Task 3 Rsc 1 Job 1 Start 97
Task 0 Rsc 3 Job 0 Start 0
Task 3 Rsc 1 Job 9 Start 85
Task 4 Rsc 4 Job 1 Start 106
caching Task 3 Rsc 0 Job 0 Start -1
Task 4 Rsc 1 Job 0 Start 92
Task 3 Rsc 0 Job 0 Start 81
caching Task 1 Rsc 0 Job 1 Start -1
Task 0 Rsc 3 Job 1 Start 70
backtracking: Task 2 Rsc 2 Job 1 Start 85
backtracking: Task 3 Rsc 1 Job 1 Start 97
backtracking: Task 4 Rsc 4 Job 1 Start 106
caching Task 2 Rsc 2 Job 1 Start -1
caching Task 3 Rsc 1 Job 1 Start -1
caching Task 4 Rsc 4 Job 1 Start -1
Task 1 Rsc 0 Job 1 Start 92
45


caching Task 2 Rsc 2 Job 1 Start -1
caching Task 3 Rsc 1 Job 1 Start -1
Task 4 Rsc 4 Job 1 Start 143
caching Task 2 Rsc 2 Job 1 Start -1
Task 3 Rsc 1 Job 1 Start 119
backtracking: Task 3 Rsc 1 Job 1 Start 119
backtracking: Task 4 Rsc 4 Job 1 Start 143
caching Task 3 Rsc 1 Job 1 Start -1
caching Task 4 Rsc 4 Job 1 Start -1
Task 2 Rsc 2 Job 1 Start 148
caching Task 3 Rsc 1 Job 1 Start -1
Task 4 Rsc 4 Job 1 Start 169
Task 3 Rsc 1 Job 1 Start 160
Task 1 Rsc 3 Job 2 Start 87
Task 3 Rsc 0 Job 7 Start 109
Task 4 Rsc 0 Job 9 Start 99
Task 1 Rsc 3 Job 8 Start 98
Task 4 Rsc 4 Job 7 Start 145
caching Task 3 Rsc 4 Job 6 Start -1
Task 4 Rsc 1 Job 6 Start 53
Task 3 Rsc 4 Job 6 Start 46
Task 1 Rsc 4 Job 0 Start 6
Task 0 Rsc 4 Job 2 Start 0
caching Task 0 Rsc 3 Job 4 Start -1
Task 1 Rsc 0 Job 4 Start 20
backtracking: Task 1 Rsc 0 Job 4 Start 20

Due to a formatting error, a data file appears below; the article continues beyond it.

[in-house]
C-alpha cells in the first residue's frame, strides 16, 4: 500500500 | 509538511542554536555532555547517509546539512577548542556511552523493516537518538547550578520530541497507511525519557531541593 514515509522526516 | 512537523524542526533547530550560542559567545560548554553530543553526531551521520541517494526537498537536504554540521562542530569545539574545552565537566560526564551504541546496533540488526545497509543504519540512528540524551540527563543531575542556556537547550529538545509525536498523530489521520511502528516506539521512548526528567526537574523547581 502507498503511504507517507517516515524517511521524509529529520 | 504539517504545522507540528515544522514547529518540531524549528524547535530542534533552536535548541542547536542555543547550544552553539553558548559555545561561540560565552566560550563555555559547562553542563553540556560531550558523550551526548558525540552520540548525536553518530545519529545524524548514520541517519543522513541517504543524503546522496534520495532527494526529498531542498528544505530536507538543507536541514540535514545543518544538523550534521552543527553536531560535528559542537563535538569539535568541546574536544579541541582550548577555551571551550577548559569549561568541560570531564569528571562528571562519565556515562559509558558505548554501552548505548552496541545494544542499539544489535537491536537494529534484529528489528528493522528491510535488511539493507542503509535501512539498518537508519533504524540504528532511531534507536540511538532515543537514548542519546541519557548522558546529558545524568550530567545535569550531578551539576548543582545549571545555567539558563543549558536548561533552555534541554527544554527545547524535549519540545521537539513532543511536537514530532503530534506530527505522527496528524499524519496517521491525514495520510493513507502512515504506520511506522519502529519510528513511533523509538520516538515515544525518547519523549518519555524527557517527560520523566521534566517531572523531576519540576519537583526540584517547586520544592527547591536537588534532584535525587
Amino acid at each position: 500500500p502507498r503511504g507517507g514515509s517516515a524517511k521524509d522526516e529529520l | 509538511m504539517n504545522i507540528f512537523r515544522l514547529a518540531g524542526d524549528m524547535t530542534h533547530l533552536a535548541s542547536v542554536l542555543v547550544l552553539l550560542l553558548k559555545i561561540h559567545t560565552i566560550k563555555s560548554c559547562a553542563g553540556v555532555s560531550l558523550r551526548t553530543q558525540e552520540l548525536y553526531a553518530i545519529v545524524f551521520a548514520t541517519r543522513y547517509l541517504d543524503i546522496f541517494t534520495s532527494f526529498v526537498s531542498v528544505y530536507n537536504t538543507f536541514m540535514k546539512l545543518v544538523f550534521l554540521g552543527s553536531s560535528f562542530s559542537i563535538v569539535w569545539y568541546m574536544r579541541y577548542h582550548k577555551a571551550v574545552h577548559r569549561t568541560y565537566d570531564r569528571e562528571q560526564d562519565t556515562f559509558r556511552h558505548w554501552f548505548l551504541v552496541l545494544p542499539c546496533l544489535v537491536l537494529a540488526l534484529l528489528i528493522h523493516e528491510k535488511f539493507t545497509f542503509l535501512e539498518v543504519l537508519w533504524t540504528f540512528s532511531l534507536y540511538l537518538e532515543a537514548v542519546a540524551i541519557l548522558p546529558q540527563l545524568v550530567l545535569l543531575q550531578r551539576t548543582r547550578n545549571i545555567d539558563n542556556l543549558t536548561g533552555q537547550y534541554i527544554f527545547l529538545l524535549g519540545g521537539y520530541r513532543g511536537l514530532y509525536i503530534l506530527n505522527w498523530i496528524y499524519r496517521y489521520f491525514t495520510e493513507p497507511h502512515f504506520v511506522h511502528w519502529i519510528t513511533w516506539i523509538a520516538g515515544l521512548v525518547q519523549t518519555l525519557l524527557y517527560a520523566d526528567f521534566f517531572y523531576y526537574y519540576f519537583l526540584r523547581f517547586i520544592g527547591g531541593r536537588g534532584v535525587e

Task 0 Rsc 3 Job 4 Start 34
Task 1 Rsc 0 Job 4 Start 40
Task 0 Rsc 0 Job 8 Start 20
Task 0 Rsc 4 Job 9 Start 16
Task 1 Rsc 3 Job 9 Start 40
caching Task 4 Rsc 1 Job 5 Start -1
Task 3 Rsc 4 Job 5 Start 135
Task 4 Rsc 1 Job 5 Start 169
Task 1 Rsc 4 Job 3 Start 20
Task 4 Rsc 0 Job 2 Start 120
Task 0 Rsc 1 Job 7 Start 0
Job 0 Tardiness 0
Inventory 87
46


Job 1 Tardiness 270 Inventory 52
Job 2 Tardiness 0 Inventory 46
Job 3 Tardiness 60 Inventory 56
Job 4 Tardiness 0 Inventory 32
Job 5 Tardiness 230 Inventory 119
Job 6 Tardiness 0 Inventory 73
Job 7 Tardiness 0 Inventory 62
Job 8 Tardiness 0 Inventory 25
Job 9 Tardiness 0 Inventory 40
Total Tardiness 560 Inventory 592 Avg Tard 56.00 Avg Inv
59.20 Backed 10 schedCalls 60
47


Resource 0
Resource 1
Resource 2
Resource 3
Resource 4
Latest Due Date
Figure B-1: Screendump of DHS debug tool. This Gantt chart display shows resources
0-5 on the vertical axis, and time on the horizontal axis. Each of 10 jobs has a different
color (gray scale on this reproduction). On the darker jobs, the lower left corner shows a
j:t legend, where j is the job number and t is the task of that job. The heaviest vertical line
towards the right is the latest due date. One and one-half tasks of job 4 (indicated with
dark legends) extend beyond the latest completion date. This is due to task 4:2s
unfortunate late placement on bottleneck resource 2.
48


B. Code
FILE: defs.h
ifndef DEFS_H
define DEFS_H
define MAX_TASKS 10